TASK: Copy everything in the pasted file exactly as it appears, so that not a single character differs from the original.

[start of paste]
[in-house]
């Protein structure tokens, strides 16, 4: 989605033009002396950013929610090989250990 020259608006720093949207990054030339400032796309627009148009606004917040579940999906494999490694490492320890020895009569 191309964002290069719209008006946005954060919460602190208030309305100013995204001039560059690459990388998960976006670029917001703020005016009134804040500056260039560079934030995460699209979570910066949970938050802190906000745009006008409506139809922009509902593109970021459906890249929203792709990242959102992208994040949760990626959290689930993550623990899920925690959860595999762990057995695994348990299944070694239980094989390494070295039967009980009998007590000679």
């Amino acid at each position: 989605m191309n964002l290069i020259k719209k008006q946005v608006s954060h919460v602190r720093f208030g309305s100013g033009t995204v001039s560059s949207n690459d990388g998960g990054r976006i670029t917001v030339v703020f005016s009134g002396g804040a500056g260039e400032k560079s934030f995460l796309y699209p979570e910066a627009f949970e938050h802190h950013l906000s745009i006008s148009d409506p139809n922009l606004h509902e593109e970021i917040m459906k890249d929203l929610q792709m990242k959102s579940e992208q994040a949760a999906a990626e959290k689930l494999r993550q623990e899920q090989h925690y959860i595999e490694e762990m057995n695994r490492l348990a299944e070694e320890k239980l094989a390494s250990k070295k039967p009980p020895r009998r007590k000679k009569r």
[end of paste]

[in-house]
């Protein structure tokens, strides 16, 4: 989605033009002396950013929610090989250990 020259608006720093949207990054030339400032796309627009148009606004917040579940999906494999490694490492320890020895009569 191309964002290069719209008006946005954060919460602190208030309305100013995204001039560059690459990388998960976006670029917001703020005016009134804040500056260039560079934030995460699209979570910066949970938050802190906000745009006008409506139809922009509902593109970021459906890249929203792709990242959102992208994040949760990626959290689930993550623990899920925690959860595999762990057995695994348990299944070694239980094989390494070295039967009980009998007590000679």
């Amino acid at each position: 989605m191309n964002l290069i020259k719209k008006q946005v608006s954060h919460v602190r720093f208030g309305s100013g033009t995204v001039s560059s949207n690459d990388g998960g990054r976006i670029t917001v030339v703020f005016s009134g002396g804040a500056g260039e400032k560079s934030f995460l796309y699209p979570e910066a627009f949970e938050h802190h950013l906000s745009i006008s148009d409506p139809n922009l606004h509902e593109e970021i917040m459906k890249d929203l929610q792709m990242k959102s579940e992208q994040a949760a999906a990626e959290k689930l494999r993550q623990e899920q090989h925690y959860i595999e490694e762990m057995n695994r490492l348990a299944e070694e320890k239980l094989a390494s250990k070295k039967p009980p020895r009998r007590k000679k009569r």